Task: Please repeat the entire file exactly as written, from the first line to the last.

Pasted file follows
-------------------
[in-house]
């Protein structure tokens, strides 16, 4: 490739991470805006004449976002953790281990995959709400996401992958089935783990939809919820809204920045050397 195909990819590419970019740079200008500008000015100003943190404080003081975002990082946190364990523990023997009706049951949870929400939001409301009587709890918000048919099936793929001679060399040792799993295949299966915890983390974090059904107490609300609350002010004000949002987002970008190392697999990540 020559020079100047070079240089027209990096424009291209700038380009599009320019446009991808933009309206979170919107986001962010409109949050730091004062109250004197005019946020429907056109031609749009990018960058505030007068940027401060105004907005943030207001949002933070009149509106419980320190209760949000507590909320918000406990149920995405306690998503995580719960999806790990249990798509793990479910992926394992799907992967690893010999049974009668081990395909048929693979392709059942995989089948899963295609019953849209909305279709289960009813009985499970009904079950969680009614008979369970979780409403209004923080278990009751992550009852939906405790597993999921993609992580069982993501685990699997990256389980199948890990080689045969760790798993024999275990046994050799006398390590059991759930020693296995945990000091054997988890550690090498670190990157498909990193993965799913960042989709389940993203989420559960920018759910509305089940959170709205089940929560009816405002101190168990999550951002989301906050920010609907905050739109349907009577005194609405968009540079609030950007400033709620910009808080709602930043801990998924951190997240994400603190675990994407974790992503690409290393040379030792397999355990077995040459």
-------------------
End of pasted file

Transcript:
[in-house]
């Protein structure tokens, strides 16, 4: 490739991470805006004449976002953790281990995959709400996401992958089935783990939809919820809204920045050397 195909990819590419970019740079200008500008000015100003943190404080003081975002990082946190364990523990023997009706049951949870929400939001409301009587709890918000048919099936793929001679060399040792799993295949299966915890983390974090059904107490609300609350002010004000949002987002970008190392697999990540 020559020079100047070079240089027209990096424009291209700038380009599009320019446009991808933009309206979170919107986001962010409109949050730091004062109250004197005019946020429907056109031609749009990018960058505030007068940027401060105004907005943030207001949002933070009149509106419980320190209760949000507590909320918000406990149920995405306690998503995580719960999806790990249990798509793990479910992926394992799907992967690893010999049974009668081990395909048929693979392709059942995989089948899963295609019953849209909305279709289960009813009985499970009904079950969680009614008979369970979780409403209004923080278990009751992550009852939906405790597993999921993609992580069982993501685990699997990256389980199948890990080689045969760790798993024999275990046994050799006398390590059991759930020693296995945990000091054997988890550690090498670190990157498909990193993965799913960042989709389940993203989420559960920018759910509305089940959170709205089940929560009816405002101190168990999550951002989301906050920010609907905050739109349907009577005194609405968009540079609030950007400033709620910009808080709602930043801990998924951190997240994400603190675990994407974790992503690409290393040379030792397999355990077995040459």